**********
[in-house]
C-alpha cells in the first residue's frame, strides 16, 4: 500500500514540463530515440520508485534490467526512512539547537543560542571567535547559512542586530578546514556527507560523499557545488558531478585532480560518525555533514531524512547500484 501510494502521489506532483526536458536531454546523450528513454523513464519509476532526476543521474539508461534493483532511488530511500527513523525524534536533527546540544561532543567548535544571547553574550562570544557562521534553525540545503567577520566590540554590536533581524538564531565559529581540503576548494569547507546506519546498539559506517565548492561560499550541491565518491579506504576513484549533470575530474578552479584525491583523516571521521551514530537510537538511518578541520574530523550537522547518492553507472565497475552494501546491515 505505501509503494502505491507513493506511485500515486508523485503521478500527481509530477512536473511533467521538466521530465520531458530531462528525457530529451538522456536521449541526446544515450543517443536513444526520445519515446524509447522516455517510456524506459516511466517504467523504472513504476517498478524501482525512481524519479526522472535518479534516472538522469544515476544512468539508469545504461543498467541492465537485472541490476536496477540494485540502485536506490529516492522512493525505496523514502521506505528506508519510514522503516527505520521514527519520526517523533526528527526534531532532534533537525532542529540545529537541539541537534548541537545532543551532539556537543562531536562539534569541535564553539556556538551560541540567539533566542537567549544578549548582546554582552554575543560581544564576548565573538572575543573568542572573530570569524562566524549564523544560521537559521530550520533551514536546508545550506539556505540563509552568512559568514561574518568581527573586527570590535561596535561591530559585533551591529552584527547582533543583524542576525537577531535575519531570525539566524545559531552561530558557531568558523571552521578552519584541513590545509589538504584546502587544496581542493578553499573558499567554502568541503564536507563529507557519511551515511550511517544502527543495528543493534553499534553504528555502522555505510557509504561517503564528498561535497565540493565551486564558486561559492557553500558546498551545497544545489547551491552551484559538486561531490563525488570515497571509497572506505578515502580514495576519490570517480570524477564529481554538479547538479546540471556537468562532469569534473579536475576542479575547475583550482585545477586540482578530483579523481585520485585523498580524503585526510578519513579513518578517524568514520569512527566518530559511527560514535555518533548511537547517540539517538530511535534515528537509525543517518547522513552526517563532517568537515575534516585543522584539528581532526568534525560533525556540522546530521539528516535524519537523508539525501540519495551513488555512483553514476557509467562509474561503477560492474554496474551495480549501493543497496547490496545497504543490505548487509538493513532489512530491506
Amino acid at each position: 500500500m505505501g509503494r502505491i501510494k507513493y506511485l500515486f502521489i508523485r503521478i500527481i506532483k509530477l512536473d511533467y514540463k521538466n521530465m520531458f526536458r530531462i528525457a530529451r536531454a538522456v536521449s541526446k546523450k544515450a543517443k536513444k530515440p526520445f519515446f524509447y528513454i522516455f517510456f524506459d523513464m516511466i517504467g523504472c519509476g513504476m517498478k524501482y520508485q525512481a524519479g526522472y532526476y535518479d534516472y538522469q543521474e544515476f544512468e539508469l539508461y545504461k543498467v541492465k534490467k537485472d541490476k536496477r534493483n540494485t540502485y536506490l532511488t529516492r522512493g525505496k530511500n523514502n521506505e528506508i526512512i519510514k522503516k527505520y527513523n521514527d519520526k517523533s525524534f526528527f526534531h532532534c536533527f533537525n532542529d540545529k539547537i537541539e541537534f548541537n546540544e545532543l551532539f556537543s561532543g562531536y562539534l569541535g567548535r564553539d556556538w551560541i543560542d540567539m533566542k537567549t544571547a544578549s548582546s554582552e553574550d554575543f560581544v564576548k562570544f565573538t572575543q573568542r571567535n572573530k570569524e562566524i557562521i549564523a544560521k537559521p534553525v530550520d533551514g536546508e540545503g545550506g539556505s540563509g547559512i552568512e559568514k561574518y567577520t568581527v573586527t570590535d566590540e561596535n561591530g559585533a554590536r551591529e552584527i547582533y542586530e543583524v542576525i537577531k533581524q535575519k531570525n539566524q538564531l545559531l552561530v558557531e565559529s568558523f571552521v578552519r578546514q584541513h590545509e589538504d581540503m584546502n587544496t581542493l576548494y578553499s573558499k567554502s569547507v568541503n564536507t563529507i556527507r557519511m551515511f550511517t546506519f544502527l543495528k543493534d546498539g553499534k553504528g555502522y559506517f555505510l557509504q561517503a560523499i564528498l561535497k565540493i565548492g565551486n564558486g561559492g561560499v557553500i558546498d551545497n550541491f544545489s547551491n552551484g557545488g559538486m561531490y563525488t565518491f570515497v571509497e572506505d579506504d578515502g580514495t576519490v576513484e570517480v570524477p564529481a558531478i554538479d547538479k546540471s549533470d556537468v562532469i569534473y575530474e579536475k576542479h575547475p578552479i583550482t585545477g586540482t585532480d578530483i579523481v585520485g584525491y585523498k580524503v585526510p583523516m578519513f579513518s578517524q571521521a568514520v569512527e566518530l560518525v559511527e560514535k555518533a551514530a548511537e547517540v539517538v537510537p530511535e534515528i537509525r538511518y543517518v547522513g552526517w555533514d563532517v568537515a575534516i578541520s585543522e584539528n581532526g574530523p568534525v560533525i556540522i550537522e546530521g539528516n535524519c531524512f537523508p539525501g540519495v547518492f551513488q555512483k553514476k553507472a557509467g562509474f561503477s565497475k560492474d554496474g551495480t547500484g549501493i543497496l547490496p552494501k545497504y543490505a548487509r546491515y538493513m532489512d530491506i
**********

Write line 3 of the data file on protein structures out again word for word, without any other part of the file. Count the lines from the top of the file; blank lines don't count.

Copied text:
Amino acid at each position: 500500500m505505501g509503494r502505491i501510494k507513493y506511485l500515486f502521489i508523485r503521478i500527481i506532483k509530477l512536473d511533467y514540463k521538466n521530465m520531458f526536458r530531462i528525457a530529451r536531454a538522456v536521449s541526446k546523450k544515450a543517443k536513444k530515440p526520445f519515446f524509447y528513454i522516455f517510456f524506459d523513464m516511466i517504467g523504472c519509476g513504476m517498478k524501482y520508485q525512481a524519479g526522472y532526476y535518479d534516472y538522469q543521474e544515476f544512468e539508469l539508461y545504461k543498467v541492465k534490467k537485472d541490476k536496477r534493483n540494485t540502485y536506490l532511488t529516492r522512493g525505496k530511500n523514502n521506505e528506508i526512512i519510514k522503516k527505520y527513523n521514527d519520526k517523533s525524534f526528527f526534531h532532534c536533527f533537525n532542529d540545529k539547537i537541539e541537534f548541537n546540544e545532543l551532539f556537543s561532543g562531536y562539534l569541535g567548535r564553539d556556538w551560541i543560542d540567539m533566542k537567549t544571547a544578549s548582546s554582552e553574550d554575543f560581544v564576548k562570544f565573538t572575543q573568542r571567535n572573530k570569524e562566524i557562521i549564523a544560521k537559521p534553525v530550520d533551514g536546508e540545503g545550506g539556505s540563509g547559512i552568512e559568514k561574518y567577520t568581527v573586527t570590535d566590540e561596535n561591530g559585533a554590536r551591529e552584527i547582533y542586530e543583524v542576525i537577531k533581524q535575519k531570525n539566524q538564531l545559531l552561530v558557531e565559529s568558523f571552521v578552519r578546514q584541513h590545509e589538504d581540503m584546502n587544496t581542493l576548494y578553499s573558499k567554502s569547507v568541503n564536507t563529507i556527507r557519511m551515511f550511517t546506519f544502527l543495528k543493534d546498539g553499534k553504528g555502522y559506517f555505510l557509504q561517503a560523499i564528498l561535497k565540493i565548492g565551486n564558486g561559492g561560499v557553500i558546498d551545497n550541491f544545489s547551491n552551484g557545488g559538486m561531490y563525488t565518491f570515497v571509497e572506505d579506504d578515502g580514495t576519490v576513484e570517480v570524477p564529481a558531478i554538479d547538479k546540471s549533470d556537468v562532469i569534473y575530474e579536475k576542479h575547475p578552479i583550482t585545477g586540482t585532480d578530483i579523481v585520485g584525491y585523498k580524503v585526510p583523516m578519513f579513518s578517524q571521521a568514520v569512527e566518530l560518525v559511527e560514535k555518533a551514530a548511537e547517540v539517538v537510537p530511535e534515528i537509525r538511518y543517518v547522513g552526517w555533514d563532517v568537515a575534516i578541520s585543522e584539528n581532526g574530523p568534525v560533525i556540522i550537522e546530521g539528516n535524519c531524512f537523508p539525501g540519495v547518492f551513488q555512483k553514476k553507472a557509467g562509474f561503477s565497475k560492474d554496474g551495480t547500484g549501493i543497496l547490496p552494501k545497504y543490505a548487509r546491515y538493513m532489512d530491506i